#1 was such a fantastic, yet ultimately superficial, electro-pop album. Brimming with hits and infectious dance beats, it certainly helped to solidify the iconic duo of Warren Fischer and Casey Spooner as the leaders of this new-found "electroclash" genre. I've never understood what exactly was "clashing," but that is a moot point."
Built up by scenesters, musicians, Capitol Records and, to no surprise, themselves, Odyssey has proven to me that not only can electronic-based music have substance; it can knock you flat on your auditory ass.
I suppose I should qualify that statement. Being a musician, I prefer more natural and organic sounds when it comes to music. It's not that I think an electronic keyboard, synthesizer, or programmer can't create beautiful music; I just have an unfair bias against music that is primarily based out of some sort of computer.
Imagine my surprise when I heard a live bass, a live guitar, and live drum tracking on this album. After one play of this album, I swear, I fell in love instantly. This is a superb record from a superb pair of musicians and has changed my whole perspective on electro-music as I knew it!
Details, details, I know. I could spend the rest of this review speaking in flowery rhetoric, but I just don't do that! Odyssey opens with, "Just Let Go," a bouncy and infectious song that loops guitar, muted synths, and a catchy bassline throughout Spooner's mellow crooning. A strong single, certainly not as strong as "Emerge" though, and a great welcoming to the Fischerspooner and how they've grown as a musical group.
The album then swings through "Cloud," which has some amazing vocal melodies from Spooner. It also contains that signature combination of male/female vocals that were showcased throughout #1. Familiar territory, for sure, but when Spooner's voice jumps up a few octaves from his normal range, that's when I just have to smile.
The album's two paramount accomplishments and easily the best songs the Fischer/Spooner combo have written are the Pink-Floyd-The-Wall-ish "Never Win" and the subtle drive behind the dreamy, "Ritz 107." The Pink Floyd comparison comes from the fact that the main chorus reminds me so much of the chorus of the quintessential Pink Floyd classic. The song is a funk-laced, electro-pop adventure in self-deprecation. "Never Win", the second single, is so upbeat and gloriously catchy. "Ritz 107," on the other hand, is very much the exact opposite of this song. The song opens with some gentle keys/synths very much reminiscent of The Postal Service, with Spooner's smooth and near-monotone voice telling us about his current dream state. What's so remarkable about this song is how the song feels like it's lulling you to sleep. This is not a bad thing! The final break in the song is enchanting and my favorite part in the whole arrangement.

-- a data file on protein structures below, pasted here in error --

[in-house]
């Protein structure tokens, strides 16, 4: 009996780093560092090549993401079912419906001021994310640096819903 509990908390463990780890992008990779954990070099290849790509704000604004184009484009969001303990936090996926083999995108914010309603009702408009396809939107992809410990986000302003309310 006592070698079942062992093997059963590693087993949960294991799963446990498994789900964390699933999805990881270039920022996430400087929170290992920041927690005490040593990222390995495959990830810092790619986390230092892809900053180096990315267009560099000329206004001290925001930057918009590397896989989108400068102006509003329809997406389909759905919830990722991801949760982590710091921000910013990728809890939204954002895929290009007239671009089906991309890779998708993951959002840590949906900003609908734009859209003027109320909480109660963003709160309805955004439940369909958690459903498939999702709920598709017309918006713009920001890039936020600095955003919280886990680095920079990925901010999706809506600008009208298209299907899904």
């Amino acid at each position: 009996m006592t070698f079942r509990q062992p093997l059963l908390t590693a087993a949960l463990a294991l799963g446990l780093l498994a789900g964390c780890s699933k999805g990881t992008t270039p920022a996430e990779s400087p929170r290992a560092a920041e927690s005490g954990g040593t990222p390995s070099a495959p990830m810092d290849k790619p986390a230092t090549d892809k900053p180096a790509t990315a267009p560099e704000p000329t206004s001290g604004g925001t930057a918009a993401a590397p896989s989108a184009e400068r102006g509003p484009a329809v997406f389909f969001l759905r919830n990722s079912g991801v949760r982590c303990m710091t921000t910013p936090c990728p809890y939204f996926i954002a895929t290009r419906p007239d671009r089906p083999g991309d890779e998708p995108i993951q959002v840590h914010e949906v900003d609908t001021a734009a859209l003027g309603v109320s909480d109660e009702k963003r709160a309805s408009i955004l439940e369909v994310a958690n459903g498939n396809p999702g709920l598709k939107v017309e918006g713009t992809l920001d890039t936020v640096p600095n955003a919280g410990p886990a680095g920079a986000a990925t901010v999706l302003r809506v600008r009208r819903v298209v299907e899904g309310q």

There are lower points on this album; I don't really like "Wednesday" or the album closer, "All We Are." Regardless, there are so many stand-out tracks on this album that I forget about its downfalls. The album has a better, more listener-friendly arrangement; the music is solid and always necessary; the vocal melodies are pop genius. This is one of my favorite releases of the year and certainly one of the more meaningful ones. Pick it up!
9.5 / 10
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